I did a simple experiment as illustrated below
Basically, I used an app to let my phone produce a 393Hz sine wave sound. This is roughly the resonant frequency of a metal can. When the phone is outside the can, the sound is not large. While when I put the phone into the can, the sound becomes noticeably louder. I used a second phone to measure the spectrum of the sound, and the recording indicates a 15dB increase in magnitude. At the link below you may find a video recording of the experiment (though the quality of the video is not satisfactory).
Here is the question: the phone has a constant power, which means the sound source are producing a fixed amount of energy per unit time. Then, why do we hear louder sound when the phone is inside the can? From the conservation of energy, shouldn't the total sound power remain constant? Obviously the can cannot produce energy by itself, so where does the extra power come from?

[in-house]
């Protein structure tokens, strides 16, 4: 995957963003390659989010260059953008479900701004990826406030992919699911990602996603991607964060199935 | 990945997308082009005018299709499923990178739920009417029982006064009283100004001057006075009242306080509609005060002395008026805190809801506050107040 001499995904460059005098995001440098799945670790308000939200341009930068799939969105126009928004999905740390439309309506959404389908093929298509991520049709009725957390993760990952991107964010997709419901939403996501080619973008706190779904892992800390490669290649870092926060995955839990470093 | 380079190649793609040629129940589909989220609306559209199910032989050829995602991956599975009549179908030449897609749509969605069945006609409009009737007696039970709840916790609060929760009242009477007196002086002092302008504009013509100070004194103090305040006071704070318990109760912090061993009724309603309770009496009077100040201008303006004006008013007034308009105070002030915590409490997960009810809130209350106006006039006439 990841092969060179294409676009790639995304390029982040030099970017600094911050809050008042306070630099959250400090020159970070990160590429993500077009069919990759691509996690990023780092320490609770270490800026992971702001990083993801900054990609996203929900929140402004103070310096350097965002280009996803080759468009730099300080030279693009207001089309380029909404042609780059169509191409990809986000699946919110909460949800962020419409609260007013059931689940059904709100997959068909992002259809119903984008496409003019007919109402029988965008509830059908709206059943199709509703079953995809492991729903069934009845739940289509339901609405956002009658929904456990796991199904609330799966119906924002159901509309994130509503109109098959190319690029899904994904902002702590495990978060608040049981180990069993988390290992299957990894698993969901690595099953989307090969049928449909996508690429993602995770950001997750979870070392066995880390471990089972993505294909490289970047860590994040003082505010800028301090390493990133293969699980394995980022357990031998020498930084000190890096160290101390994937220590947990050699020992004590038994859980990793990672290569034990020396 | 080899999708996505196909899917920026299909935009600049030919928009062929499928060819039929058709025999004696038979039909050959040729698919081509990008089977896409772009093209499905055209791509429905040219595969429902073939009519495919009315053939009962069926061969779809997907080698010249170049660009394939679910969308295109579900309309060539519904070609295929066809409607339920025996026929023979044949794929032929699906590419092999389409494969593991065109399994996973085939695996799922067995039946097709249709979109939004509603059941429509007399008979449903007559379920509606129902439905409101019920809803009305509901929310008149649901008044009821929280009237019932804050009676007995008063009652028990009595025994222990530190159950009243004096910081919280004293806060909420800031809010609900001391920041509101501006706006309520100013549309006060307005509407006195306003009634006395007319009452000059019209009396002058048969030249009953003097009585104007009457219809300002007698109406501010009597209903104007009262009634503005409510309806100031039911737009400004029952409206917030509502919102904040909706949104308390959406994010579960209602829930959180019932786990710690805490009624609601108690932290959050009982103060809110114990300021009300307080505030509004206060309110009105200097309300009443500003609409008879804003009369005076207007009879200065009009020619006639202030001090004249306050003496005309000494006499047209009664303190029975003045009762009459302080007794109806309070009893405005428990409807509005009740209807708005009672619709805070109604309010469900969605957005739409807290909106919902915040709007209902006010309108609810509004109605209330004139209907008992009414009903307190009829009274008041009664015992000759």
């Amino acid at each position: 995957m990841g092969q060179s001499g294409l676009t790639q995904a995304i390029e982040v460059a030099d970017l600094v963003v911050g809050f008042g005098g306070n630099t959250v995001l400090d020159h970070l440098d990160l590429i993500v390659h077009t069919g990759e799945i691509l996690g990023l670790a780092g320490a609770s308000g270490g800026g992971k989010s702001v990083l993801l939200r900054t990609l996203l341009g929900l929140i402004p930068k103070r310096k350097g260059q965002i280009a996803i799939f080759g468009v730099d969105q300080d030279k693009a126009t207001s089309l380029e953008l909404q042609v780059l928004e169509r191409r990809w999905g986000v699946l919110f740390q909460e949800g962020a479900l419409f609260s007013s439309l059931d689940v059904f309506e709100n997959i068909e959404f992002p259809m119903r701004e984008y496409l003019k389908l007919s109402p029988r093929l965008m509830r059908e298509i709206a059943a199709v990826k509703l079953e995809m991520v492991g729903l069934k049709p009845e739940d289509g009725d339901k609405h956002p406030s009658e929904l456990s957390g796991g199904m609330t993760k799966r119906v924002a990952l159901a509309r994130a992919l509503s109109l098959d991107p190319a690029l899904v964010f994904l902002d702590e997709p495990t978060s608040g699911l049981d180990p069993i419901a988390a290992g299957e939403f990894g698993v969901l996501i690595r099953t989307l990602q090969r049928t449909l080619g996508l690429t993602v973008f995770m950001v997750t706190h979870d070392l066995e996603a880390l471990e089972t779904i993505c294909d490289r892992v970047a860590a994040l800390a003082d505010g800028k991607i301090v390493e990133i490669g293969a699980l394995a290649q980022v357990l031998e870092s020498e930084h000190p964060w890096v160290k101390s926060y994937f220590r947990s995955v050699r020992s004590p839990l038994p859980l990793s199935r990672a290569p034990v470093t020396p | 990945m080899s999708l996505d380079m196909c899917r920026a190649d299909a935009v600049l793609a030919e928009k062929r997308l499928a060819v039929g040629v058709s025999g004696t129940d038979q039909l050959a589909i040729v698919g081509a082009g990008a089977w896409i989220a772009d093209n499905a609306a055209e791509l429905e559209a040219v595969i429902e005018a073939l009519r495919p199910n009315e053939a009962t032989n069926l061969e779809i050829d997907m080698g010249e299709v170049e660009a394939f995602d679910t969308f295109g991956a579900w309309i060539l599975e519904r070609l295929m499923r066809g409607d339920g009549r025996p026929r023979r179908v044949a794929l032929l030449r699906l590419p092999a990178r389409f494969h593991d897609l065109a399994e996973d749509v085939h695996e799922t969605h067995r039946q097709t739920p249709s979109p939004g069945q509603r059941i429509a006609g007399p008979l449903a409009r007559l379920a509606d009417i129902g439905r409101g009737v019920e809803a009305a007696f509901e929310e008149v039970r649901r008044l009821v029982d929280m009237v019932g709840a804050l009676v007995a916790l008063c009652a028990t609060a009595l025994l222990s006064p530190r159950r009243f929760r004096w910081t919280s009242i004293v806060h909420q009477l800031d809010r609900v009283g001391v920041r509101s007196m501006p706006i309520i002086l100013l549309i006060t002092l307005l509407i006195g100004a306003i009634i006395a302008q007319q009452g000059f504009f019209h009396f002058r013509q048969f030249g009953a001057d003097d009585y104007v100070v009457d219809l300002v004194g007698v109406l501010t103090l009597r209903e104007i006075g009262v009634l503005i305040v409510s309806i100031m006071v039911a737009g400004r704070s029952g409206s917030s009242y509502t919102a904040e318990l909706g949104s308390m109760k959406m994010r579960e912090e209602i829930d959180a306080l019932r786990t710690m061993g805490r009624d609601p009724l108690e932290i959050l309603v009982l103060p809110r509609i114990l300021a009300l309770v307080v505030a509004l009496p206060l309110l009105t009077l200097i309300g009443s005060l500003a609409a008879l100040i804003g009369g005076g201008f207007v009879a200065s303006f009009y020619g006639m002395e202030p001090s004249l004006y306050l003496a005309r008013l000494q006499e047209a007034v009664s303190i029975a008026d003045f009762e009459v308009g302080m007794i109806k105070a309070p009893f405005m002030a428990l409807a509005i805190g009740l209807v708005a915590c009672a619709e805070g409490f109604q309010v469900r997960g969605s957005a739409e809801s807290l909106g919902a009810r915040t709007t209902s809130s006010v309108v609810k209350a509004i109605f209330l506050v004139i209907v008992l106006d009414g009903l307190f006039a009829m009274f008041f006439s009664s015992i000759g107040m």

Also, the louder sound can be heard from almost any direction, from top or from side, which means that the metal can did not attempt to focus the sound toward specific directions.
Thanks for any comment.